#7 from South East Asia — The ride south, wild elephants, pigs, and tigers January 12th, 2011
Prachaup Khiri Khan
We had the good fortune to head out of Bangkok on a Sunday morning. The traffic was still crazy, but just not as bad. Jeff and I struggled south through the maze of streets that arbitrarily shifted their one-way directions, with no clues from the maps. The maps did not show when there were two, or three, levels of highways at the same location.
When we finally came to the Chao Phraya River that divides Bangkok, we were relieved. We carried our loaded bikes up 6 flights of stairs to the bridge. Then we walked our bikes over the river. At least we knew where we were. How to get out of the city would be much more taxing. It is not enough just to ride away from the city. You must find the major road going in your direction in a script written on a map that you will never understand. Thai, you see, has 44 consonants and 32 vowels. None of them look anything like the western alphabet. At this point in my life, I am not going to learn them.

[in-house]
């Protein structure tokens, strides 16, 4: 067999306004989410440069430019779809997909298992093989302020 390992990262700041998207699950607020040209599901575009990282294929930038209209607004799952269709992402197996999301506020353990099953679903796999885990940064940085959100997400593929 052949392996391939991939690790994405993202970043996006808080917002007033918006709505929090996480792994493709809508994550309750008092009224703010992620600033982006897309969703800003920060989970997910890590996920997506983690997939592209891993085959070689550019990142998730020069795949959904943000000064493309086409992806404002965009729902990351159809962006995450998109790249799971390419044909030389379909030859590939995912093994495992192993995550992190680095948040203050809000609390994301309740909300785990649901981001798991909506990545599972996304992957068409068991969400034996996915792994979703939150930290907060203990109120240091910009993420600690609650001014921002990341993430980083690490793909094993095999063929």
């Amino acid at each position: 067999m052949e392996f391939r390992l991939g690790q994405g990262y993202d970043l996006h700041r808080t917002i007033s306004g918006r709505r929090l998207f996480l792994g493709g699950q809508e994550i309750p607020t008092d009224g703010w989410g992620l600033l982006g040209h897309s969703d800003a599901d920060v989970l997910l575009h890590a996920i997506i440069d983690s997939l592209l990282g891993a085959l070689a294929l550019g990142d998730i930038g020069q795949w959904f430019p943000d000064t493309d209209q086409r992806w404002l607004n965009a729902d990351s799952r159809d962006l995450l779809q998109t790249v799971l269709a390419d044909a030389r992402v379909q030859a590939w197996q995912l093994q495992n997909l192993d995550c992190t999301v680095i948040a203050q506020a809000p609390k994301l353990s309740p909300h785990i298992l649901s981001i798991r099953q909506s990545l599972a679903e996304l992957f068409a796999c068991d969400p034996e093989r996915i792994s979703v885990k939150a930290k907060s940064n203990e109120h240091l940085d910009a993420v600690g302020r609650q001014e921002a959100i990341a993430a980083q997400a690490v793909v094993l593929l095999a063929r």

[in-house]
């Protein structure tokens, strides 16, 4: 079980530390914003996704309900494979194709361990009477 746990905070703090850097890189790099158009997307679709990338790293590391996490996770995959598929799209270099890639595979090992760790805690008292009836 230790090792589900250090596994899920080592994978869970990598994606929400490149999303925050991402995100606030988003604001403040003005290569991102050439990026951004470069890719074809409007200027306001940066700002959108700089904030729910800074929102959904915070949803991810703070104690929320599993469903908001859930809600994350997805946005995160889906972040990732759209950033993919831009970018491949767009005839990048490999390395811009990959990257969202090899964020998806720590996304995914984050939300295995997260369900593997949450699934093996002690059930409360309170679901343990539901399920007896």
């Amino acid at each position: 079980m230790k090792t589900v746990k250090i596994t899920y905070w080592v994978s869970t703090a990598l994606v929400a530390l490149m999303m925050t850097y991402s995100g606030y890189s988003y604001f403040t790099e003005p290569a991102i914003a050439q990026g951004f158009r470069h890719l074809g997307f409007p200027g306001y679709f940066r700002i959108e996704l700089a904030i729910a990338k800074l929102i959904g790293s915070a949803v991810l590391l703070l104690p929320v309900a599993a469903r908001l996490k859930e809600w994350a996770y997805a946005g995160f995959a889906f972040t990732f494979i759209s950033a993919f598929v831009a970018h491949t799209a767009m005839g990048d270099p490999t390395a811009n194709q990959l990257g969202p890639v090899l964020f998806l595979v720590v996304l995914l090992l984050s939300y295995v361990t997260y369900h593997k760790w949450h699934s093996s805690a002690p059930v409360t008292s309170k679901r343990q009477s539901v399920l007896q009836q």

Eventually we got onto a road that was going southwest in the direction we wanted to go. We kept riding and following it until we realized that this actually was our desired road. What a relieve. It took 4 hours of hard pedaling to get out of Bangkok. We were still in traffic, but it was dropping off.
We worked our way along the western coast of the Gulf of Thailand, passing 100’s of kilometres of salt drying beds and shrimp farms. These are very labor-intensive industries. I watched large numbers of people working ever so hard under the sun. At times I wondered, ‘How can the US compete against people who work so hard, for so little?’ I don’t have the answer for for, and I can assure you that the US does not yet either.
We were hit by garbage-picking beggars along the roadside. Macaque monkeys, going thru garbage, and asking for food. We kept pedaling.